There is no concrete definition of professional cosplay because it is, first and foremost, a hobby. Professional cosplay is differentiated from casual cosplay in that professionals are often paid to make appearances at conventions or events like any regular celebrity. (5) Professional cosplayers (6) are people who are known within the convention circuit as people who exemplify cosplay as an art form and have excelled in its expression. Their costumes are often large, elaborate, and expensive, with great detail and care in the creation and implementation.

    Professional cosplayers can often spend upwards of 150 hours on a costume. (7) The cosplayer must first select a character, which can depend on the location of the appearance or convention, the weather, and the cosplayers own body. They must then reimagine what the costume would look like on a human being, as many characters found in manga are demi-human or unconventionally shaped. Then the professional cosplayer begins to sketch the design from headto-toe, including accessories; to research composition materials; to decide which pieces to build themselves; and, if there is time, or budget, to purchase pieces from commercial manufacturers or other professional cosplayers.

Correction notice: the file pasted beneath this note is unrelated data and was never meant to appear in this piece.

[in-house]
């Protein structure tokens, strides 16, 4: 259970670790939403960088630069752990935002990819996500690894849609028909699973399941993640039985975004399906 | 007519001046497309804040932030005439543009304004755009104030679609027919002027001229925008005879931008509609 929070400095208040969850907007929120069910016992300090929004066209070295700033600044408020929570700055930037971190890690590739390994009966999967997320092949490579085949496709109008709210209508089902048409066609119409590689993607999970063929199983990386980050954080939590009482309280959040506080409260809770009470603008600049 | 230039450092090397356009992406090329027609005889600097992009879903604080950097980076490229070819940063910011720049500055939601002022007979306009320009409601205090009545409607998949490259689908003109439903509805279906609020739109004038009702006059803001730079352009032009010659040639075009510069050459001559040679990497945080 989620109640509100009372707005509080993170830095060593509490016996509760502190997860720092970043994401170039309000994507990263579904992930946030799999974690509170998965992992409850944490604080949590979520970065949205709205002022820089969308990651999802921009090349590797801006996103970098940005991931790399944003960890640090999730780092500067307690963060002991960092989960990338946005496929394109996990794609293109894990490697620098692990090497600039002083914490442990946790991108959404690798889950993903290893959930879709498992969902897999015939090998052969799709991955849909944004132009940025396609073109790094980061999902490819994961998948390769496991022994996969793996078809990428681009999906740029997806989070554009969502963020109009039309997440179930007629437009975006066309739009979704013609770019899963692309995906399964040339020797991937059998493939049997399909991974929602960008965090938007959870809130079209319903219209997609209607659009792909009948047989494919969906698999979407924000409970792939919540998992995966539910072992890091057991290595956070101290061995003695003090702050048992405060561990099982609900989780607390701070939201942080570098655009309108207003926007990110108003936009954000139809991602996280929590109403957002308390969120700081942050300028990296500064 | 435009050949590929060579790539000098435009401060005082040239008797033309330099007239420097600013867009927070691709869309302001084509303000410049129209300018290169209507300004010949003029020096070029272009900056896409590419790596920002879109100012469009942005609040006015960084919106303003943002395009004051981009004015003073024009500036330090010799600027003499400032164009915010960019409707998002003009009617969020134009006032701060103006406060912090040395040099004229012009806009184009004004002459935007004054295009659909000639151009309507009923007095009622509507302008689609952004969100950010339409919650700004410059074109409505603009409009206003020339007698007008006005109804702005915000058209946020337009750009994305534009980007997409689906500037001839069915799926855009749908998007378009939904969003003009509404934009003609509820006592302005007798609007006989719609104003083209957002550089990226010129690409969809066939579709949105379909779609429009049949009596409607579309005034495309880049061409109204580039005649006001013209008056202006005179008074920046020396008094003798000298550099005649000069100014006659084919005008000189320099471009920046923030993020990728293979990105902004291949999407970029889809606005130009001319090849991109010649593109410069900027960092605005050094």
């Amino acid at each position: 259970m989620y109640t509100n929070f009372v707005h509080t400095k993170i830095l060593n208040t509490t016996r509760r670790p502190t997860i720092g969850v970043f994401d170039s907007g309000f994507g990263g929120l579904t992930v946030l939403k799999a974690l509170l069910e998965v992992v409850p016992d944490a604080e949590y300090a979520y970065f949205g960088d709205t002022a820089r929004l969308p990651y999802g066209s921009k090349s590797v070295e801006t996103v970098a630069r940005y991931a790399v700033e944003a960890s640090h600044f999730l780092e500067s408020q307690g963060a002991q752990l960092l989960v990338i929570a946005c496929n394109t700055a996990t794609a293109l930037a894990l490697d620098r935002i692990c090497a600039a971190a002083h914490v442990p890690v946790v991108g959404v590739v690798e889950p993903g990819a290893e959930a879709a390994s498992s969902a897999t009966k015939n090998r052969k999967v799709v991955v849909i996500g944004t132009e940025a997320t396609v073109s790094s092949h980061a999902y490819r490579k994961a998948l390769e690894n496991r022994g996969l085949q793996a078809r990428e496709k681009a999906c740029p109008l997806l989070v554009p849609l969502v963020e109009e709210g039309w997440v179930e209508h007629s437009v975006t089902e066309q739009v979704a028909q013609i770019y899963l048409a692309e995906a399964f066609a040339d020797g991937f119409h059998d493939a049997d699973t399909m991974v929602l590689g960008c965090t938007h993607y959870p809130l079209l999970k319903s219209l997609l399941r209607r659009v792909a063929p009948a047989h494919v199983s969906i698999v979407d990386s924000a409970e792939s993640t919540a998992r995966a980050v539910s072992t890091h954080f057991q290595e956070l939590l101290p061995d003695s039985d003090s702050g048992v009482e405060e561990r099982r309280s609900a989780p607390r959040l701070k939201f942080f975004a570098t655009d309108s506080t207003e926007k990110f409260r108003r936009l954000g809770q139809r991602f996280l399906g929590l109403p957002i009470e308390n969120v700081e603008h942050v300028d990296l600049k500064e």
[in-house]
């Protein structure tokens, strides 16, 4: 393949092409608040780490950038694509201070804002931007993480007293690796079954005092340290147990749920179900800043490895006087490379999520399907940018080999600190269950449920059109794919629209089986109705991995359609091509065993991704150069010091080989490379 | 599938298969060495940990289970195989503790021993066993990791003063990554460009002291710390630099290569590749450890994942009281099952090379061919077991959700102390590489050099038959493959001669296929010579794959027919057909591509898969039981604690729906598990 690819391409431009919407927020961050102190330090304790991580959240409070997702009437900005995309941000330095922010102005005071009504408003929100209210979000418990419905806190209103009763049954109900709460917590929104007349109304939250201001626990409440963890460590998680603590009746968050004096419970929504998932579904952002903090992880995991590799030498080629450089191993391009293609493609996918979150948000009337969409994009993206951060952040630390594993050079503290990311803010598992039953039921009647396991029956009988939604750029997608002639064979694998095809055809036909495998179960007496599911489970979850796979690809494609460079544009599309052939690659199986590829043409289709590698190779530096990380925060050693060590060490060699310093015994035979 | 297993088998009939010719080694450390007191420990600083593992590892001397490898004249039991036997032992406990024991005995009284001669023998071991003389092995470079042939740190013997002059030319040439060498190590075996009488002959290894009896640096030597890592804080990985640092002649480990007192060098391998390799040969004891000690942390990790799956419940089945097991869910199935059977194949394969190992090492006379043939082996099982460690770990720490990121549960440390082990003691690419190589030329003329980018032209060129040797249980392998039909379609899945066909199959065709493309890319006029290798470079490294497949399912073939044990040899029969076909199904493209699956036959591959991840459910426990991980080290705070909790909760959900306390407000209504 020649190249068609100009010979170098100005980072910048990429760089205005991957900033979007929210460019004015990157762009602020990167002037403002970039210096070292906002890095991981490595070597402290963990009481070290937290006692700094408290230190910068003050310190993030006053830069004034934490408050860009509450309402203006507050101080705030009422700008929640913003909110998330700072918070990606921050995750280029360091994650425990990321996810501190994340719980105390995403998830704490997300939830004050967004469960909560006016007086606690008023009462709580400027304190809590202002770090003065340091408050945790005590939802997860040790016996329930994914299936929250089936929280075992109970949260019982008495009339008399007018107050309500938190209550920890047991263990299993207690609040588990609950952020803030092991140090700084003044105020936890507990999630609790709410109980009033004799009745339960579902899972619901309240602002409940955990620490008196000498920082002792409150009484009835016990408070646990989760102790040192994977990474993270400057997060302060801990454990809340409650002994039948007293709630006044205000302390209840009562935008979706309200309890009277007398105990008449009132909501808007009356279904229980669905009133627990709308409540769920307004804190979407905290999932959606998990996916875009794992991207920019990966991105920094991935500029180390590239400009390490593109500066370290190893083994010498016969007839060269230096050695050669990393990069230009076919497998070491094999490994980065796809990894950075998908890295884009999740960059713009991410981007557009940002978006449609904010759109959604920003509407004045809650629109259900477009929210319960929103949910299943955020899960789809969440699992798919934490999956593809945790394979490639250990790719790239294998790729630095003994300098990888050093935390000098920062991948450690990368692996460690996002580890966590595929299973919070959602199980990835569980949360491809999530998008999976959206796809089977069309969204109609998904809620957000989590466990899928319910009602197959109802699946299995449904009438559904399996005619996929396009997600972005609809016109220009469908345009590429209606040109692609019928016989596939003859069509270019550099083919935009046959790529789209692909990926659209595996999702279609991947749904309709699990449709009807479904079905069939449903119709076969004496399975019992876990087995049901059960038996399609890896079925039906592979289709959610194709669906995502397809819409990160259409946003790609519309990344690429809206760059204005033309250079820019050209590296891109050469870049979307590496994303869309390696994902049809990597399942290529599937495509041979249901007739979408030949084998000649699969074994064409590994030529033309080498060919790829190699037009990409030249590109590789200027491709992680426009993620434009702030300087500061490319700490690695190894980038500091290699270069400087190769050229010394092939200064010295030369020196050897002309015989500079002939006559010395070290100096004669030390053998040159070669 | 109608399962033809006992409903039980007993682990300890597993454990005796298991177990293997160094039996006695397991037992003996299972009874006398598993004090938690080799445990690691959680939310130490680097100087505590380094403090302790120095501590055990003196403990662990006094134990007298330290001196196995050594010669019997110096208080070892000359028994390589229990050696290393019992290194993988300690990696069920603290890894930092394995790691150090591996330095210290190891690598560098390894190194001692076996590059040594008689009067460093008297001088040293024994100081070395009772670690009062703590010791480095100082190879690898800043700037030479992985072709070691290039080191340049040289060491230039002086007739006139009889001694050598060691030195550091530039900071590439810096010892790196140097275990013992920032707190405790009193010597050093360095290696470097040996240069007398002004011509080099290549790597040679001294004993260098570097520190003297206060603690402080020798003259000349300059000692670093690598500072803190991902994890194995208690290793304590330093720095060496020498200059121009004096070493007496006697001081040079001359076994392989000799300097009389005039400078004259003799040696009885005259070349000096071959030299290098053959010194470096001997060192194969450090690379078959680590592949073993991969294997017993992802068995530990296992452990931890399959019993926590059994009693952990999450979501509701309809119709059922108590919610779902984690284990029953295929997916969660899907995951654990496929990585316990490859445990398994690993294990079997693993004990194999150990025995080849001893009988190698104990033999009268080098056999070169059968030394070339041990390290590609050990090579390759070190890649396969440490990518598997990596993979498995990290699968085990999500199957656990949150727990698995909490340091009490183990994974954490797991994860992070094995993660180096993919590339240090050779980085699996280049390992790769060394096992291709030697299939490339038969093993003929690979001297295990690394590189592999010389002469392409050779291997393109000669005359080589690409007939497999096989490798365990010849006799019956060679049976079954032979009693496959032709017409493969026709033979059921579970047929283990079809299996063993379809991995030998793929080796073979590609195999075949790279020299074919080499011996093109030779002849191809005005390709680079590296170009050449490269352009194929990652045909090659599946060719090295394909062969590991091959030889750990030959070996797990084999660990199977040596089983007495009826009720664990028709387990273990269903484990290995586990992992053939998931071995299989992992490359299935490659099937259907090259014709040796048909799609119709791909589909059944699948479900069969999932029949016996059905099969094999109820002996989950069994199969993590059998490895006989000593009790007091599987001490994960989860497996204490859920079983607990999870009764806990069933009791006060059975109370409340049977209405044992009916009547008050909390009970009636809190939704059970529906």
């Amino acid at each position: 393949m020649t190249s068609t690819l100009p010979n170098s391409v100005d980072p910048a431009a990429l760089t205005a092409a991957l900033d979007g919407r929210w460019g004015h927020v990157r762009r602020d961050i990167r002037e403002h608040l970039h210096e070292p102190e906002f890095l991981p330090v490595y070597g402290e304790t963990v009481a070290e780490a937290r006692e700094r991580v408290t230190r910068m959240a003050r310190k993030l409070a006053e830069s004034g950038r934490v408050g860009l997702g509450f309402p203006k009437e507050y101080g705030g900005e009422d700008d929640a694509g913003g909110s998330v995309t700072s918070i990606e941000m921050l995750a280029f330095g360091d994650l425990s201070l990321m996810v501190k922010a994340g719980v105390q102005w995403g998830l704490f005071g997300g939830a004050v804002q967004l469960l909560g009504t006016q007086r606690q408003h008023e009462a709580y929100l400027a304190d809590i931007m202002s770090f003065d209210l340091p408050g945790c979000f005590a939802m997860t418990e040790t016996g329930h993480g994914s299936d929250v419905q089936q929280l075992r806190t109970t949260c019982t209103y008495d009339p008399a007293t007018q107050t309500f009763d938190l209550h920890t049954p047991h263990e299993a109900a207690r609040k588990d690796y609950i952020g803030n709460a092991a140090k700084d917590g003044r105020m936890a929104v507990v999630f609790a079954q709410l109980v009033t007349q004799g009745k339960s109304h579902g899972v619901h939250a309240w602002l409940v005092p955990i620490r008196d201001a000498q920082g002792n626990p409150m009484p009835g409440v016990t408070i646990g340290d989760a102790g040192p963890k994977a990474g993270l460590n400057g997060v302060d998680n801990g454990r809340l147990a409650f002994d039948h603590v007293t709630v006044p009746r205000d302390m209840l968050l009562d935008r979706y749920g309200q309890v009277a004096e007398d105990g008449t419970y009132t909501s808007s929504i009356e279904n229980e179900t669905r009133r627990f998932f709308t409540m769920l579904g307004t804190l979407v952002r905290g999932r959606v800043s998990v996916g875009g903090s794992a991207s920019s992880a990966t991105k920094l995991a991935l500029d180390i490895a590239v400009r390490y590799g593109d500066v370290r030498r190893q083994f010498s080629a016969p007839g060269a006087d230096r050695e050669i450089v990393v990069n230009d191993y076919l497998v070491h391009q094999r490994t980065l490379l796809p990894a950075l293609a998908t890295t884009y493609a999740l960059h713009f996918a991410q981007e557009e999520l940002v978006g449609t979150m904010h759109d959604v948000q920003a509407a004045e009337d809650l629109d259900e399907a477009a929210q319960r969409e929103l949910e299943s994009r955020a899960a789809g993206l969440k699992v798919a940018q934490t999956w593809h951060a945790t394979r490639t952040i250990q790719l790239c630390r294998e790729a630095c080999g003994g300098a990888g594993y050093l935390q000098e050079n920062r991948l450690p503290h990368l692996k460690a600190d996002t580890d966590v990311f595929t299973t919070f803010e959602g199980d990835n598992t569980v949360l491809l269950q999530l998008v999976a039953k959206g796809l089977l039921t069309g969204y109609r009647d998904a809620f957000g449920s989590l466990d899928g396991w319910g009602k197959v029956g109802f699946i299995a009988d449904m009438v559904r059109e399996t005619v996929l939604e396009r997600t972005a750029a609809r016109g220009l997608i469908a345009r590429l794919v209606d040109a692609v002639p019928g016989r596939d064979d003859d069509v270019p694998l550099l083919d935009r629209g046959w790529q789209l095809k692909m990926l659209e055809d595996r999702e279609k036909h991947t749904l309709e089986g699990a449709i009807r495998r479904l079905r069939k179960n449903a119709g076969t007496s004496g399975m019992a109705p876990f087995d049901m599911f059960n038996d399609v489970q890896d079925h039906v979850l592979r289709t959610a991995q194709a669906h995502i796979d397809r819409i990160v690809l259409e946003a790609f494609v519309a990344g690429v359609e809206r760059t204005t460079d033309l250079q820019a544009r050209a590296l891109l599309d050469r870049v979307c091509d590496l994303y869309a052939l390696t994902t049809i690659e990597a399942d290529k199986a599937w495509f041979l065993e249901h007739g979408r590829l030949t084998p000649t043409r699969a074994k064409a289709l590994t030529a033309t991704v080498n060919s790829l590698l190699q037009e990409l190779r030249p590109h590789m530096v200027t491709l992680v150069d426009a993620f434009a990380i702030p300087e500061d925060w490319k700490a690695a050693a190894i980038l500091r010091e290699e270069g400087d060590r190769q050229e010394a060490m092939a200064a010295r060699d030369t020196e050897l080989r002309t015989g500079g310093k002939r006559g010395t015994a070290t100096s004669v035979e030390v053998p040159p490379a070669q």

Physically building a costume includes extensive selection of specific starting materials, such as un-dyed cotton or expensive leather, the use of computer-aided design imagining and engineering to design and build a larger than life blueprint, and painting, sculpting, and molding of accessories, weapons, and other final touches that make the character unmistakable. Often, the cosplayers must carry their costumes piecemeal to the site and then be sewn or glued into the costume.

    Professional cosplayers are considered professional by the number of appearances made at conventions, word-of-mouth of their abilities, or the quality of their creations. However, their journey to make a living by cosplay is no less difficult than any other professional occupation. For example, professional cosplayer Yaya Han gives similar advice to novice cosplayers as would any business owner give to a student: